$(“Some of your friends have said : Si totus mundus,' &c. If the whole world should give sentence in any matter against the Pope, it seemeth we ought rather to stand with the Pope's judgment. (IX. Quæst. 3. Nemo. In Glossa.) ALBERTUS PIGHIUS saith : Certius est judicium,' &c. “The judgment of the Pope is more certain than is the judgment of a General Council, or of all the whole world.' (Eccles. Hierarch. Lib. VI. cap. xiii.) Another saith : 'Potestas solius Papæ,' &c. "The power of the Pope alone exceedeth the power of all the Church beside.' (PETRUS DE PALUDE De Potest. Papa, Art. 4.) Another saith :. 'Papa non potest,? &c. “The Pope cannot submit himself to a General Council. (Jo. ANDREE in Extr. de Judiciis. Cum venissent.)-Upon these worthy foundations ye have built up the Pope's infinite and universal power..
"All this notwithstanding, others of your more indifferent doctors would have told you another tale. S. BERNARD saith : Quæ major superbia,? &c. "What greater pride can there be, than that one man should esteem his own judgment more than the judgment of all the Church, as if he only had the SPIRIT OF GOD (Cited by Picus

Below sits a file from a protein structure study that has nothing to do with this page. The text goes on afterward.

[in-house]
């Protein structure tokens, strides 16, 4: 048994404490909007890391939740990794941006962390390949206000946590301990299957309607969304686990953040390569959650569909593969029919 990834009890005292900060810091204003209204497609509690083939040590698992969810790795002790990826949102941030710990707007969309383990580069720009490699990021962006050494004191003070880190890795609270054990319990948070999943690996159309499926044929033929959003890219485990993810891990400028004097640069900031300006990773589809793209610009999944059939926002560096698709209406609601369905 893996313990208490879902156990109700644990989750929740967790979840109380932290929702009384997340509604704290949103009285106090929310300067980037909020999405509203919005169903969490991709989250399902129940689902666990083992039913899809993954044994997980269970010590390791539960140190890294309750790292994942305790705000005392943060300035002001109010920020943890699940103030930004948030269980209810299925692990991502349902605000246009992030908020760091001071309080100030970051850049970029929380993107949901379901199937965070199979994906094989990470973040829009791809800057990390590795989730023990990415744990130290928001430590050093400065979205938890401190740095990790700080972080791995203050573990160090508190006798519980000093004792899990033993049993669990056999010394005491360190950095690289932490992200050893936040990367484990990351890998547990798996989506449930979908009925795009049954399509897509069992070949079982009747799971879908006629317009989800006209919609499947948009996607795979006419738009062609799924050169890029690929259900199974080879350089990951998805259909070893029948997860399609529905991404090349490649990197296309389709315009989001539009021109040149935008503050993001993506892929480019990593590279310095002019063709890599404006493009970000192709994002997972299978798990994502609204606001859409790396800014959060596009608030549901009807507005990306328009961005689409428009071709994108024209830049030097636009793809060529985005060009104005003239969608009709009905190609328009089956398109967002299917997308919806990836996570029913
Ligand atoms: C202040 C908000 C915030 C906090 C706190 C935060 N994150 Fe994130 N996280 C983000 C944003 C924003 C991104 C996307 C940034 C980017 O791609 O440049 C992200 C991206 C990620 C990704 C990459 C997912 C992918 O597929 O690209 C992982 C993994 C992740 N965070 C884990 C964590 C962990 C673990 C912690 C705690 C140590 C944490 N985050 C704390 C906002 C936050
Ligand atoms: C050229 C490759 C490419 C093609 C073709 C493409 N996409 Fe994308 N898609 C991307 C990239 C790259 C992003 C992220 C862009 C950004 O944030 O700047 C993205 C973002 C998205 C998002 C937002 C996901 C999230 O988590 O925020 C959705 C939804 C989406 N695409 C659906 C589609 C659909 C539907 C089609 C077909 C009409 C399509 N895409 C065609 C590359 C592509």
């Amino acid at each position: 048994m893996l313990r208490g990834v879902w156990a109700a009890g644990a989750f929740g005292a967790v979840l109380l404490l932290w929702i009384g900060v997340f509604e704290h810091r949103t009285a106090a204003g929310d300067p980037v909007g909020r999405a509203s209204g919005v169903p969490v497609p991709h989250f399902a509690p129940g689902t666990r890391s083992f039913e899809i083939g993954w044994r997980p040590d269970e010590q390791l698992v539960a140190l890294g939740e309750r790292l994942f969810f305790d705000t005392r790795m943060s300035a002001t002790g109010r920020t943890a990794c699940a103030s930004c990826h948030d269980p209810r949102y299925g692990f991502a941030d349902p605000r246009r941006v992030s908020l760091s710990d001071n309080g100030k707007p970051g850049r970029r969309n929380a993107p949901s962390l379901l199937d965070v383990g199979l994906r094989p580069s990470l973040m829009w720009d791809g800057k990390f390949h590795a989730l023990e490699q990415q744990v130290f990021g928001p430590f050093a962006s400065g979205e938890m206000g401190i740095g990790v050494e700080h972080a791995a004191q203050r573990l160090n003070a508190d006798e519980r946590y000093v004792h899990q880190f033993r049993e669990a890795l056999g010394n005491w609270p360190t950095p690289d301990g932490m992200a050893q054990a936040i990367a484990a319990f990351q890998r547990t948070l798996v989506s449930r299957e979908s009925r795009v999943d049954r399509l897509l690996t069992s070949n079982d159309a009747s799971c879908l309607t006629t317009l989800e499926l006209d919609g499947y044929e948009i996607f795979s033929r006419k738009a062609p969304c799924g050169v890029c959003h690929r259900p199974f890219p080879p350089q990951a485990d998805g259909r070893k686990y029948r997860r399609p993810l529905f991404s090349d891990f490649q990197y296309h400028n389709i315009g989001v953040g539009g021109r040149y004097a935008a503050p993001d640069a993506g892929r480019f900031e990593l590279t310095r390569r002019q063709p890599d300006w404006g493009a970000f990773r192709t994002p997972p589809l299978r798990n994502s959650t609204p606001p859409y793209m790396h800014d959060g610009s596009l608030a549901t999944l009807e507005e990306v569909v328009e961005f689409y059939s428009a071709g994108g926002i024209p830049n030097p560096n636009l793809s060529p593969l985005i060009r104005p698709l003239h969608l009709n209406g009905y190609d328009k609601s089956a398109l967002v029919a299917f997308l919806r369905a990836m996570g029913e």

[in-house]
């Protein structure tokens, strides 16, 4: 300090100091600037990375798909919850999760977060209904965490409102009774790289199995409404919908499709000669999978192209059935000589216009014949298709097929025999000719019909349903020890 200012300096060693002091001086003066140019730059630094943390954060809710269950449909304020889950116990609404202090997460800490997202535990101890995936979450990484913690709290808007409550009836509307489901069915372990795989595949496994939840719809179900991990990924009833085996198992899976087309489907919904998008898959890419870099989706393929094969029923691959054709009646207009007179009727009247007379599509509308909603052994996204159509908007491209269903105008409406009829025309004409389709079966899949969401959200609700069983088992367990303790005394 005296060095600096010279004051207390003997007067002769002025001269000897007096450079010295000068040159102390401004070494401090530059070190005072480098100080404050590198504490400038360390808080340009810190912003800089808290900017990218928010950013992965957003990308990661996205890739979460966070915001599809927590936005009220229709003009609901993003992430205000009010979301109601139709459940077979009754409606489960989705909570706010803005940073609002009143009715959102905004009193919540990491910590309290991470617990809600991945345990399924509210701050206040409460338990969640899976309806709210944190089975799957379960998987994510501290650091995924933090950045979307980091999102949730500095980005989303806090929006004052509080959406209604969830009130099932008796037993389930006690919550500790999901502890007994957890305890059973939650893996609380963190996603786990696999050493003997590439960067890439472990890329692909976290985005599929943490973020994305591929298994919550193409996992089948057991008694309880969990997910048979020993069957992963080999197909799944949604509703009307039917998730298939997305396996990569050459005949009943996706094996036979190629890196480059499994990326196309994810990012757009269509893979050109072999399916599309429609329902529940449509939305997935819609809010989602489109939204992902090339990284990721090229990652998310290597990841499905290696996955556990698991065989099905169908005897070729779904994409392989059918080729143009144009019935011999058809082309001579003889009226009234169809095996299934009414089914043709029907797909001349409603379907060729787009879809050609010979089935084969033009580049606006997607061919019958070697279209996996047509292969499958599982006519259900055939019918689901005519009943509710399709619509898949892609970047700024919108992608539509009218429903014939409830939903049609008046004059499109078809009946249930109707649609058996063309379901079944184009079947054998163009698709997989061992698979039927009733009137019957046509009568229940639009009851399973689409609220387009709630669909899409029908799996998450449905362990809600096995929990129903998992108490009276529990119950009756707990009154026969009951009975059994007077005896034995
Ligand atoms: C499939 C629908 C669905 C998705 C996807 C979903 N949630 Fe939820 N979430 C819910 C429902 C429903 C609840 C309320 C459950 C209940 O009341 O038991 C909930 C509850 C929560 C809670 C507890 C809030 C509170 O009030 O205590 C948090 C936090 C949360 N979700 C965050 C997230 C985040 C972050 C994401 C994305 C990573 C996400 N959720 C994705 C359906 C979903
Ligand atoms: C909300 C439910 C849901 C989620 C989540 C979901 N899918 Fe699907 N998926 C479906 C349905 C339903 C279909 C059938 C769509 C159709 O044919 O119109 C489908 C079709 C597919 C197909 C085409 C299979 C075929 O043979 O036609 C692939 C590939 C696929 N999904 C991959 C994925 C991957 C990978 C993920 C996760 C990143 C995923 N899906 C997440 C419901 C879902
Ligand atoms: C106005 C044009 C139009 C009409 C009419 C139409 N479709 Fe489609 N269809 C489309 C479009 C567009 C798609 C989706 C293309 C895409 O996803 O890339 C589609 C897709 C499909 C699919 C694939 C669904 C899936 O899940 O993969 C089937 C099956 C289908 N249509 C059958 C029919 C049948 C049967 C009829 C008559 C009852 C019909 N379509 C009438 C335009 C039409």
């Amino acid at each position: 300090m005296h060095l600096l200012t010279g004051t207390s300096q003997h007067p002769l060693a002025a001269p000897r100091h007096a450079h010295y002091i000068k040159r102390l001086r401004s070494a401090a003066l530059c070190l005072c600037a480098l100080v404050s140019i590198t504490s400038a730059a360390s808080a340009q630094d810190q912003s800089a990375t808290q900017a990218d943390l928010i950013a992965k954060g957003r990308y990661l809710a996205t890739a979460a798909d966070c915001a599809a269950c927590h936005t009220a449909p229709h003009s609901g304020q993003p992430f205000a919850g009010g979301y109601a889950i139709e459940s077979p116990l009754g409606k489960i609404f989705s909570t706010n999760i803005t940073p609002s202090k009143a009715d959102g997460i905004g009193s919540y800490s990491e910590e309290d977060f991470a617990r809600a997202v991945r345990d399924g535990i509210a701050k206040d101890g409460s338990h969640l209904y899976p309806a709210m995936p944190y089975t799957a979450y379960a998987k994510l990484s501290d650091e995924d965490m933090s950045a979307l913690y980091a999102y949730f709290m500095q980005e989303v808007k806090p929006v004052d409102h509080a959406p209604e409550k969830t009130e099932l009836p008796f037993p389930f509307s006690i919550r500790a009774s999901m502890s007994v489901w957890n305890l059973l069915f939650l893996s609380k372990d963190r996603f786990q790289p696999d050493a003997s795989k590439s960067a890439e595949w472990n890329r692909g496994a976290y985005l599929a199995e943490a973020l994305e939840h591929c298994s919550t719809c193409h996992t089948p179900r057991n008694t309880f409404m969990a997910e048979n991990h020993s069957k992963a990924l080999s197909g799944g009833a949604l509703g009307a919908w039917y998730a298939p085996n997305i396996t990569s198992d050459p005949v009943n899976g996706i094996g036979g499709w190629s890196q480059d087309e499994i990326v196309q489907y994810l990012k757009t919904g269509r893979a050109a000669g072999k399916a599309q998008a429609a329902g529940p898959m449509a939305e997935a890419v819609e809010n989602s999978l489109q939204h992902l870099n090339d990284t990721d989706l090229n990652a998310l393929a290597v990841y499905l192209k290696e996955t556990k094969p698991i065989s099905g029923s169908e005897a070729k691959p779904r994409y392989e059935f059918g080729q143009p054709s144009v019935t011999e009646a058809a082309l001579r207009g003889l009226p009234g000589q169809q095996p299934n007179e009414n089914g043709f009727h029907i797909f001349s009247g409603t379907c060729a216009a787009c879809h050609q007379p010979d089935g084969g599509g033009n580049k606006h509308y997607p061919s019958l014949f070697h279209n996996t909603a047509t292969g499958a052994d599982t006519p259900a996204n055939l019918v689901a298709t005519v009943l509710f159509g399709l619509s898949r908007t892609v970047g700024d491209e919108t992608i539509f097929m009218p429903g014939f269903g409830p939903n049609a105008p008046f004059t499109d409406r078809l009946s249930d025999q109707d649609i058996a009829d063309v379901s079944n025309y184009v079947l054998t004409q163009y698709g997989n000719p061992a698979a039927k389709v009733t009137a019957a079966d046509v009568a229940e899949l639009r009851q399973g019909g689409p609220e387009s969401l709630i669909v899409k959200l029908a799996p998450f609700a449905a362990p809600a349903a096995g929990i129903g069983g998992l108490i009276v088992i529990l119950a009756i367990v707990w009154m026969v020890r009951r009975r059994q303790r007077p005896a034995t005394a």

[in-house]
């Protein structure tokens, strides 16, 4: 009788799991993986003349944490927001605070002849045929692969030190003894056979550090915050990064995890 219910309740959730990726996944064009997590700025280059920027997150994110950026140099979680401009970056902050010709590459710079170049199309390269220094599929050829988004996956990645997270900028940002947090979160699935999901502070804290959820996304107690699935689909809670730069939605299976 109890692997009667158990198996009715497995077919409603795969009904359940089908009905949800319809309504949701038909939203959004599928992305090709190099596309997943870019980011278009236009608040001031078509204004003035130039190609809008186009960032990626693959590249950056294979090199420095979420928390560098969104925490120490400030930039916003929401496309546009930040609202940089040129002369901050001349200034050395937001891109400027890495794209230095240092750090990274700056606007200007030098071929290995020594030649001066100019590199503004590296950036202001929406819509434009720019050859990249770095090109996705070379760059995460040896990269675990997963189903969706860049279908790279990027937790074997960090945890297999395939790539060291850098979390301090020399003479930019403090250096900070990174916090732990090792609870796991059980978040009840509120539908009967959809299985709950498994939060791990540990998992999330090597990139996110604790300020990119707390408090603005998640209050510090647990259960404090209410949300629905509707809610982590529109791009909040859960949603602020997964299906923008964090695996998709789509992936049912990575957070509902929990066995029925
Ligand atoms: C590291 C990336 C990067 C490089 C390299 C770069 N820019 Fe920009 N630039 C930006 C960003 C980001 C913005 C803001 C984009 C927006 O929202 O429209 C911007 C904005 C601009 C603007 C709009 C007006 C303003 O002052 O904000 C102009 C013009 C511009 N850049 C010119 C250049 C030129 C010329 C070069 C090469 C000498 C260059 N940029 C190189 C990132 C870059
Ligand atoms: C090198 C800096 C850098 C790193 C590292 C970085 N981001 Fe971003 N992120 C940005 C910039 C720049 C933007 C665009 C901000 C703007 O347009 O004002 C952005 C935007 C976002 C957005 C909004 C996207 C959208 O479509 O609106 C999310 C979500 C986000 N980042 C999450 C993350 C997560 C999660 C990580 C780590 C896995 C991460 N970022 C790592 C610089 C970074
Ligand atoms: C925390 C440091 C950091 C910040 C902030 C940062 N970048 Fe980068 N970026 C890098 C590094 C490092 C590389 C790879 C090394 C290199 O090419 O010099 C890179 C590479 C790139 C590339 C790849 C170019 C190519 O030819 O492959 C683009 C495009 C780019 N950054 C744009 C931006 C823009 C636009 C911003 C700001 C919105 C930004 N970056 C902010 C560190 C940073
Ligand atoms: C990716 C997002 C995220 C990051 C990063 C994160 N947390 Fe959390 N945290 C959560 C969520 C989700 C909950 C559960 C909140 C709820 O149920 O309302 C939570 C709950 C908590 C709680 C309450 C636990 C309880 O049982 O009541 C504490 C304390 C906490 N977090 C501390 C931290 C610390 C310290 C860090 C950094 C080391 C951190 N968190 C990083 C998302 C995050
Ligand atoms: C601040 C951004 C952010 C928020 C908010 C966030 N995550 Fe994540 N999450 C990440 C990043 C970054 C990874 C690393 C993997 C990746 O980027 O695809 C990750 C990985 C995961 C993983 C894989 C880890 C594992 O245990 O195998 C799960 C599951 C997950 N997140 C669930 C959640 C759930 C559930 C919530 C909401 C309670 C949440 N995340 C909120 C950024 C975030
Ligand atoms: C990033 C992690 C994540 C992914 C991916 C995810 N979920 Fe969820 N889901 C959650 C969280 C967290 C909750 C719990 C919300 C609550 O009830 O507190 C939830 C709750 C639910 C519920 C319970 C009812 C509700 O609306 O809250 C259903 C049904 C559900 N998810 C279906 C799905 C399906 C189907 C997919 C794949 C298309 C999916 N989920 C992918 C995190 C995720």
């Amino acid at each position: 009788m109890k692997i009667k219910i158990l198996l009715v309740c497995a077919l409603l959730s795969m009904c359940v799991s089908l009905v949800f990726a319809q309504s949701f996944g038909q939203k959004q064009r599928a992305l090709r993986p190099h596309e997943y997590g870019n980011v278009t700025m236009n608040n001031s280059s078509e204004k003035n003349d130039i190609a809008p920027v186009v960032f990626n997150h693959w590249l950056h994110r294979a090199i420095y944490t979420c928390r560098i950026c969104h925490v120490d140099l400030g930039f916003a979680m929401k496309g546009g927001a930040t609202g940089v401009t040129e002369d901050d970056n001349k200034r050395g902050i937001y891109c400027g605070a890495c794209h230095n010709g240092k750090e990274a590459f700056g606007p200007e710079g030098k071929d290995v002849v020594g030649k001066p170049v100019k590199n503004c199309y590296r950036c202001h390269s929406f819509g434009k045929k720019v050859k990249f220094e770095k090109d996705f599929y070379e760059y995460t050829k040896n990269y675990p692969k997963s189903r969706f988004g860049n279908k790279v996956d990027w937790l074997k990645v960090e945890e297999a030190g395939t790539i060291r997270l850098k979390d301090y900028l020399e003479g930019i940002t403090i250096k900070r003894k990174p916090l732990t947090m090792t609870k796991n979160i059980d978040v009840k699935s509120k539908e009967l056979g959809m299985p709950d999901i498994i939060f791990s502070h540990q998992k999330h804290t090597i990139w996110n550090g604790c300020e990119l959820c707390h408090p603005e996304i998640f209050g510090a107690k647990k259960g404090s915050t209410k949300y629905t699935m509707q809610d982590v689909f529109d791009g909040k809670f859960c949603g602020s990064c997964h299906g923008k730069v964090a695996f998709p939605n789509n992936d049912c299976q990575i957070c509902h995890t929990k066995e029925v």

JEROME's head let “ the authority of one city be greater than the authority of the whole world.”
How then, if the Pope have seen none of these things; and have never read either the Scriptures, or the old fathers, or yet his own Councils?i-How if he favour the Arians, as once Pope Liberius did ?k or have a
MIRANDULUS in Quæst. An Papa sit supra Concilium ?) Whereunto Picus MIRANDULUS addeth these words : 'Imo, simplici potius,' &c.
Nay, we ought to believe a simple plain countryman, or a child, or an old woman, rather than the Pope and a thousand bishops, if the Pope and the bishops speak against the Gospel, and the others speak with the Gospel.' (In eodem loco.)"_Defence, p. 533.
JEWELL goes on to quote, at considerable length, the opinions of the bishops assembled in the Councils of Ferrara (A. D. 1438) and of Basle, (A. D. 1431-1440) and that of Cardinal CUSANUS, (De Concord. Lib. II. cap. xvii.) to the same effect with those of BERNARD and Picus.
PETRUS DE PALUDE, quoted in the former part of this note, and in several in preceding pages, was an eminent doctor of the Sorbonne, and teacher of scholastic theology, in the fourteenth century. He was made titular Patriarch of Jerusalem by Pope John XXII. in 1329, and died in 1342. .